Alain Badiane coordinates and manages homestays for the Development Studies program. He meets with students and host families on a regular basis to discuss housing-related issues. Born and raised in Senegal, Alain has worked for many organizations, including the Baobab Center. He holds an associate’s degree in French language.
Where You'll Study
Where You'll Study
The CIEE Study Center is located in the Amitié III neighborhood near restaurants, shops, cultural centers, and the largest public university in Senegal. Some students walk from their homestay to the Study Center, while others take public transportation. CIEE students study exclusively with other CIEE participants in a building that shares facilities including a library, computer lab, café, and student lounge with L’Insitut Supérieur de Droit de Dakar. ISDD, a branch of the Université de Perpignan Via Domitia in France, offers degrees in Political Science and Law and has a mostly Senegalese student body.
The CIEE Study Center in Paris, known as the Paris Center for Critical Studies, is located on the rue du Sentier in the lively, central Sentier neighborhood in the 2nd arrondissement. It is less than a minute from the Grands Boulevards—a 10-minute walk to the Palais Royal, a 15-minute walk to the Louvre, and a 15-minute walk to the Opéra Garnier.
Housing & Meals
Housing & Meals
Housing is included in the program fee.
In Paris, students live either with a Parisian host or in hotel apartments. Staying with a host is strongly encouraged as this allows students to fully experience the local culture and practice speaking French every day. The program fee includes breakfast every day and one light lunch every day of the week. All other meals are the responsibility of the student. Each housing includes a kitchenette and food markets are within walking distance. During excursions, all meals are provided. Students with disabilities that need more information about the residence hotel and the neighborhood, or students who wish to communicate supplementary information about their needs should contact CIEE prior to the program. Local consultants communicate directly with students with disabilities to ensure that they have full information about accommodations.
In Dakar, students live in a Senegalese home in a furnished room. Daily meals with the host family are included in the program fee during Session II. Living with a Senegalese family enables students to have daily contact with French and/or Wolof languages and learn about family and social life in Senegal, which are crucial aspects of the culture. While French is the official language of the country, Wolof is most commonly spoken in the homes of CIEE host families, and CIEE students realize the challenges of living in a multiethnic and multilingual society, as they learn to function in both languages.
Host families tend to view U.S. students as “adopted children” and expect them to eat meals and spend time with their family and friends. Homestay placements are determined on the basis of a preliminary questionnaire and confirmed on site in consultation with the program’s Housing Coordinator. It is important to keep in mind that the Senegalese live simply, and such amenities as washing machines and microwaves are not commonly available. Meals tend to be considerably less varied than in the U.S.; rice and fish are considered staple foods in Senegal. A meal stipend is given to students so that they may supplement and vary their diet.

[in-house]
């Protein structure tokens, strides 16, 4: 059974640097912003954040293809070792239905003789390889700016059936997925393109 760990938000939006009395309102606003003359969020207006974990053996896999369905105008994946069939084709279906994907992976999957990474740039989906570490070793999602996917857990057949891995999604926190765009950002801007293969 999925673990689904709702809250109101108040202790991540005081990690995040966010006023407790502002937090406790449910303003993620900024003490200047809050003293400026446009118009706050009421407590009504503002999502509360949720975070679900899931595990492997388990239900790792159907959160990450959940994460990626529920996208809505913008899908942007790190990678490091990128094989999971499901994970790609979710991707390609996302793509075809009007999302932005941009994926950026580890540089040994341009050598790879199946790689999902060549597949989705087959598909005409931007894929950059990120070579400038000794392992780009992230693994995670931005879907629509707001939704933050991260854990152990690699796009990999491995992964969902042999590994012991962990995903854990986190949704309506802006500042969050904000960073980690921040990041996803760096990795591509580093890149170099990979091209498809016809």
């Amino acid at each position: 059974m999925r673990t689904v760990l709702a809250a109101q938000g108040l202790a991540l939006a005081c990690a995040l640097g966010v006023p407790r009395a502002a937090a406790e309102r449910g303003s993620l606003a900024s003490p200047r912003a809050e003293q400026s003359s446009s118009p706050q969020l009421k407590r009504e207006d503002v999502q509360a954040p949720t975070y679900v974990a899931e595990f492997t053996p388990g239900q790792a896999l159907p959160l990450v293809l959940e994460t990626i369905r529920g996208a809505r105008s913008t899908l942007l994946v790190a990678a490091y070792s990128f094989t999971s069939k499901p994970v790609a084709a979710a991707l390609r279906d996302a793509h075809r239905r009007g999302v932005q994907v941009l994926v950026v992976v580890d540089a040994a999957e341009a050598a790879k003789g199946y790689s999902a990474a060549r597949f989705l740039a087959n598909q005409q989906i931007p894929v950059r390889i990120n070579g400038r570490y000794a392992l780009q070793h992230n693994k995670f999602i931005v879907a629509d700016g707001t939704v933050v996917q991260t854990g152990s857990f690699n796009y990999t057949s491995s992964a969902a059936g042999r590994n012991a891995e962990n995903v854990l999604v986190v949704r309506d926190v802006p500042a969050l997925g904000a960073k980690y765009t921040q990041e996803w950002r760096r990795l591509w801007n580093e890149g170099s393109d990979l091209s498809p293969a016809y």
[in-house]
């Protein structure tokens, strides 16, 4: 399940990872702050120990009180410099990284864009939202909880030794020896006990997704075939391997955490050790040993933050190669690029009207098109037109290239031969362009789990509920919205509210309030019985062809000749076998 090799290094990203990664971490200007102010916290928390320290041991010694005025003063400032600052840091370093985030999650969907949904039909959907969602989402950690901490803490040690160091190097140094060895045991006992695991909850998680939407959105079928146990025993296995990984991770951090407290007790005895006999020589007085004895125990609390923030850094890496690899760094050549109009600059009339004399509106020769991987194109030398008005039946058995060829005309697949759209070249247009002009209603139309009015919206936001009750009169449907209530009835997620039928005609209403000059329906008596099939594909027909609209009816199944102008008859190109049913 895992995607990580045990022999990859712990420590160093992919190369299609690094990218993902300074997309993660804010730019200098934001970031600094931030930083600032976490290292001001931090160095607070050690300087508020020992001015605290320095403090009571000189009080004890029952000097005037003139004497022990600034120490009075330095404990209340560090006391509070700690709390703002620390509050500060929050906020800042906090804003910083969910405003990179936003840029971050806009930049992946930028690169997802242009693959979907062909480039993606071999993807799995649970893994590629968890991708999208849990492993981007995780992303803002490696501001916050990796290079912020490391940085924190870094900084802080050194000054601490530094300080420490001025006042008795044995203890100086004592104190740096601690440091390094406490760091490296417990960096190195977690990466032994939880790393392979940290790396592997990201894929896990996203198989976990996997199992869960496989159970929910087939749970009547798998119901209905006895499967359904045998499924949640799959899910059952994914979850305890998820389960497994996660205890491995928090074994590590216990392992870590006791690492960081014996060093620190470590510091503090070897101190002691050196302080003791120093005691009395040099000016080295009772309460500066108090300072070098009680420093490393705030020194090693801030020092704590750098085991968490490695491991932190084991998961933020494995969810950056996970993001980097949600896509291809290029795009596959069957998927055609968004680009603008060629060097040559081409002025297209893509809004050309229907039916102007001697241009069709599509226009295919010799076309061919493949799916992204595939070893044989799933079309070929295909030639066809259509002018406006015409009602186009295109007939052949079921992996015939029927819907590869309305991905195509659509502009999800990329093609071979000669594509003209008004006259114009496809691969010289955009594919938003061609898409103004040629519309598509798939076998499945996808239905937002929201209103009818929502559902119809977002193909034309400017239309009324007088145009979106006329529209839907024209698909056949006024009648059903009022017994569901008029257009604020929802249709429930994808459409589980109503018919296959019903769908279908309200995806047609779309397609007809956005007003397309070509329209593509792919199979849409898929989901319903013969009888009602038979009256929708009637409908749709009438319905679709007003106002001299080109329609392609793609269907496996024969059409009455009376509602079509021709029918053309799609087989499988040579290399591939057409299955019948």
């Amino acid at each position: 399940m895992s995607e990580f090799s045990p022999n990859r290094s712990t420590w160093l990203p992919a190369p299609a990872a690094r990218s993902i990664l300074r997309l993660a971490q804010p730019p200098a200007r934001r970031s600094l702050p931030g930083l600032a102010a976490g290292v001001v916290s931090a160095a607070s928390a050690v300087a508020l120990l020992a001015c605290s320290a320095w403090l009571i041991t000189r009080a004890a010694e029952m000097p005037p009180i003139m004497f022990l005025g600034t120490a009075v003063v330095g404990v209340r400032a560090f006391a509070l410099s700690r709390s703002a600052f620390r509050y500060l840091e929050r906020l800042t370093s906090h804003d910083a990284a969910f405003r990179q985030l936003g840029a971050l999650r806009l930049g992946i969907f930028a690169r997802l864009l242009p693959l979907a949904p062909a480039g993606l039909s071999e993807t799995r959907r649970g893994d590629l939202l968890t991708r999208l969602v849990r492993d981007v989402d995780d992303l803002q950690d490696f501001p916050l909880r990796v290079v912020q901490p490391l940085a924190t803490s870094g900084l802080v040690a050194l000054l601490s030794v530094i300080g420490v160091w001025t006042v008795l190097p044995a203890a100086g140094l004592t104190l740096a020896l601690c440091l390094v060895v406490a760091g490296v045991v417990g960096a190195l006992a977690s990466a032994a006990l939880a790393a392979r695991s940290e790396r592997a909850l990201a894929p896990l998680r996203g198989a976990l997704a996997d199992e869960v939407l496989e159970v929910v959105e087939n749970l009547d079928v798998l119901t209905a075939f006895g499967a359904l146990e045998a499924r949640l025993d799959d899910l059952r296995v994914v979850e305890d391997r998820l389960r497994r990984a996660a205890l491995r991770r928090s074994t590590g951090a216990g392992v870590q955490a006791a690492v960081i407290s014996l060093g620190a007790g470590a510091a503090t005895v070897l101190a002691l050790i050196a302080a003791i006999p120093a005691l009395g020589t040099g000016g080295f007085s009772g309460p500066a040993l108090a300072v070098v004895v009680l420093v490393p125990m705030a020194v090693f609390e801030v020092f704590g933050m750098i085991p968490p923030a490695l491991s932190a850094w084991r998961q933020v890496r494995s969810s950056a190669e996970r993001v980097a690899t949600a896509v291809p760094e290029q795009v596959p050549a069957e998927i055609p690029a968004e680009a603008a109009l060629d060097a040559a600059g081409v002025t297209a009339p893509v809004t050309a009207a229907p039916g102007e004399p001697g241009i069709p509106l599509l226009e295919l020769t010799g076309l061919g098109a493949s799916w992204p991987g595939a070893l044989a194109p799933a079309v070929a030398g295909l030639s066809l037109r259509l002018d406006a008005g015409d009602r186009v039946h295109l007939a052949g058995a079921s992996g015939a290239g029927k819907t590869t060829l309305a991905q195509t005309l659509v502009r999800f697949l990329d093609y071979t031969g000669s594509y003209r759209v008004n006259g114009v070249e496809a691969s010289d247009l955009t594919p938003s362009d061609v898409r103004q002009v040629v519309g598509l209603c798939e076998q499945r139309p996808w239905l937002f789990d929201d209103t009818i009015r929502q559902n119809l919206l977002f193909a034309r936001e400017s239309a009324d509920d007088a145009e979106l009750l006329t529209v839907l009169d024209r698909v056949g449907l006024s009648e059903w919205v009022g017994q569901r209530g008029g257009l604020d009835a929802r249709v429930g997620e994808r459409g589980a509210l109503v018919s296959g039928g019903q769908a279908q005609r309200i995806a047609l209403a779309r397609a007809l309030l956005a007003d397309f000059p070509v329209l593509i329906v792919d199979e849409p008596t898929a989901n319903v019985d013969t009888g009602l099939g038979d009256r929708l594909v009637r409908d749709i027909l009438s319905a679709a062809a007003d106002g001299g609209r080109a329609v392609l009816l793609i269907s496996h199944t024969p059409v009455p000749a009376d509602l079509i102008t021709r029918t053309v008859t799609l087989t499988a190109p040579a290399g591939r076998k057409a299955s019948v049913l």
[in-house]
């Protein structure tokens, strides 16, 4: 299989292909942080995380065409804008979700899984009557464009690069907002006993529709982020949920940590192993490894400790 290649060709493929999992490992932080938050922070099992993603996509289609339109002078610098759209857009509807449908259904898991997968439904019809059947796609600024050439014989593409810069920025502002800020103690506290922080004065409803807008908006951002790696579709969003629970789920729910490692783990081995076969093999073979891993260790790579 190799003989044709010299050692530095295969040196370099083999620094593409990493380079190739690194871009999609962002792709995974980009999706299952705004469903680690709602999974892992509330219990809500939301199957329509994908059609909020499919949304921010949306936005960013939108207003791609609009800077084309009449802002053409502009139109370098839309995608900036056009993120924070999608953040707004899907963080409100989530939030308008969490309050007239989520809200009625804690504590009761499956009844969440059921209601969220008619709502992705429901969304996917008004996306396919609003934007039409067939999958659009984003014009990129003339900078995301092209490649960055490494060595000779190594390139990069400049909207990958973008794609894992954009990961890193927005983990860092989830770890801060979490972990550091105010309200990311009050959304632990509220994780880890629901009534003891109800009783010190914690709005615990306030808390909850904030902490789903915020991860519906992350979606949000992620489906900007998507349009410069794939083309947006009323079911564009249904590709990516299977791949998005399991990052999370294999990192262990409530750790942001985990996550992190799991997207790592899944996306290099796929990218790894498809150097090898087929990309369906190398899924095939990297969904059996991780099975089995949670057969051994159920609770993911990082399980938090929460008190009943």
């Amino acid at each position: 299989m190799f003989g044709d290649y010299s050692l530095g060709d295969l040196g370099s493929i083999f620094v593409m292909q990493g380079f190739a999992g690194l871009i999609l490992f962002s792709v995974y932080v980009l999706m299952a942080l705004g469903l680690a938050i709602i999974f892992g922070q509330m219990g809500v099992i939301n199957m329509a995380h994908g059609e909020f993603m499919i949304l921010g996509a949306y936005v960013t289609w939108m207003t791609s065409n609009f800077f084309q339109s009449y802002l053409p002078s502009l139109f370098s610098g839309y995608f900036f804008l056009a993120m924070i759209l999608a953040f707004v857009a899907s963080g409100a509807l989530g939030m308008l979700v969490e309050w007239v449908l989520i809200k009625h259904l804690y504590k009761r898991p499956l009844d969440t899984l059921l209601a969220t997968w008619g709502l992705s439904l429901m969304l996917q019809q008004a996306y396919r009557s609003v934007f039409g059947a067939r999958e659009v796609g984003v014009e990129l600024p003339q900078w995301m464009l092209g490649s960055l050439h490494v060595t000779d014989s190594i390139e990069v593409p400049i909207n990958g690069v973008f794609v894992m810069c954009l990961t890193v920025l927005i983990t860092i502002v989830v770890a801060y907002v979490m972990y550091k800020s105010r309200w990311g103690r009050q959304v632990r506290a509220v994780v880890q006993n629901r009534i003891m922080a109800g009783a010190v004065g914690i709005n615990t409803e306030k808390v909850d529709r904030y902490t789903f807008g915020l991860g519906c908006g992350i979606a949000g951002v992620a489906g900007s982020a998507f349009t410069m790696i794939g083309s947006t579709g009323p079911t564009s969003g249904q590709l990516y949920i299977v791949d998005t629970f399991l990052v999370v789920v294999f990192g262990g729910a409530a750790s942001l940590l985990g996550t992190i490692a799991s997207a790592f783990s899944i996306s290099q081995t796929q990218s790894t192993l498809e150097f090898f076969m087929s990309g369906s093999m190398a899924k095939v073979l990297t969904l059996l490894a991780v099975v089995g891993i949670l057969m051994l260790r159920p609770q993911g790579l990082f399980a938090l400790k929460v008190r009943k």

Although some students are within a 10- to 15-minute walk from campus, others should expect to commute by bus or taxi on a daily basis. A transportation stipend is given to students living in the neighborhoods that are not within walking distance of campus.
An intensive mandatory multi-day orientation session takes place at the beginning of both Session I and Session II. Orientation activities help study abroad students master the practical details of daily life in Paris and Dakar Activities include welcome dinners; walking tours of downtown Paris and Dakar; and sessions on practical matters, cultural differences, safety and security, and academics. Ongoing support is provided on an individual and group basis throughout the program.
Wireless Internet access is available at the CIEE Study Centers in both Paris and Dakar, so students are strongly encouraged to bring wireless-enabled laptops. Students can also access the Internet at numerous cyber cafés throughout Paris and Dakar.
The summer Francophone Studies multi-site program involves two four-week academic sessions and is designed for study abroad students with an interest in Francophone Studies, comparative literature, and the historical, political, and cultural connections between France and Senegal.
During Session I, students on this program will study alongside students enrolled in the Paris Language and Culture summer program. Established in 2004, the Paris Language and Culture summer program is designed for students who want to improve their knowledge of French language and culture, while learning about Paris and France through classes, activities, and excursions, or who wish to explore certain focused themes including philosophy, art history, Francophone culture, cinema, and French sign language.